INTRODUCTION TO MARINE BIOLOGY
The Deep Sea (2012)
It is odd that a planet with 65% of its surface covered by ocean and 57% by 1000+m of deep-sea is called the ‘Earth’. Some 49% of the globe’s surface is 3-6 km below the ocean waves and the average ocean depth is 3.8 km. The deep sea is dark, devoid of plants but home to many animals which have been collected on hooks and lines, in nets, from the stomachs of other deep-sea beasts, viewed and photographed from tethered cameras, ROVs and deep-sea submersibles. Yet we still know very little about them. The total area of seen/ photographed deep sea bed is less than central Cambridge – and we have better pictures from the dark side of the moon or even Mars!
Environmental Conditions – are extreme:
Temperature: at the ocean surface is from 0 to 30ºC yet the deep sea is a constant 2 to 3ºC. Cold but stable, allowing extremely stenothermal animals to develop biochemical mechanisms to cope with other environmental extremes.
Sunight: only penetrates to c.100 m in nutrient rich/ turbid temperate regions to as much as 600 m in nutrient poor but transparent tropical waters. Photosynthesis is limited to the upper 200 m of the epipelagic or euphotic zone though some fishes and cephalopods can see surface or downwelling light at 1000 m.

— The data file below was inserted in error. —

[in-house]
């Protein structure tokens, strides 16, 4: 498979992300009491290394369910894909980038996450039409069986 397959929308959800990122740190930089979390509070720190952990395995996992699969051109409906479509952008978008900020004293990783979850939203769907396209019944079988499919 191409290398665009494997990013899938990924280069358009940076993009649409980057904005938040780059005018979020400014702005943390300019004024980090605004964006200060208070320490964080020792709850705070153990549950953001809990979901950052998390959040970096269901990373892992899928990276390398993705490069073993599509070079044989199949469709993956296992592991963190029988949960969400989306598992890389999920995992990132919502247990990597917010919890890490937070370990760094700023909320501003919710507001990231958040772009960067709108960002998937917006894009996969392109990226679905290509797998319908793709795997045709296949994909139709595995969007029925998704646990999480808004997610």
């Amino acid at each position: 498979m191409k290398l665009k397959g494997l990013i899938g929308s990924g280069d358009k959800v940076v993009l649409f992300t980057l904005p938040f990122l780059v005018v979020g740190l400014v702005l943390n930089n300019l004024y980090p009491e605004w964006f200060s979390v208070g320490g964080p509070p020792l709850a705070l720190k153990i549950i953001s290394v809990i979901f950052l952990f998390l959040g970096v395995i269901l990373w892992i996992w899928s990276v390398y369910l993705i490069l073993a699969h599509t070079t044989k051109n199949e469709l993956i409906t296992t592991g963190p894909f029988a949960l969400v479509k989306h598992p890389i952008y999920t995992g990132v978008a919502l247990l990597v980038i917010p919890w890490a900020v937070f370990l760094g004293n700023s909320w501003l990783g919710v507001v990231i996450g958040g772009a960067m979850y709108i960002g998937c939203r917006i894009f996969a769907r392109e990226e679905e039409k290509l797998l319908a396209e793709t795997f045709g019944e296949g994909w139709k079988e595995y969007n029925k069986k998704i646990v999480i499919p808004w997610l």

Pressure: increases by one atmosphere or, 14 psi, for every 10 m depth:
15838 (¾ tonne)
Nutrient: Deep-sea animals that cannot migrate up into the euphotic zone are reliant on either prey, the rain of dead material that sinks from the surface to the ocean floor, or (non-solar) geochemical energy.
The deep-sea is divided into two principal environments – open ocean ‘pelagic’ and on/ near-ocean floor ‘benthic’, both of which are further classified according to depth:
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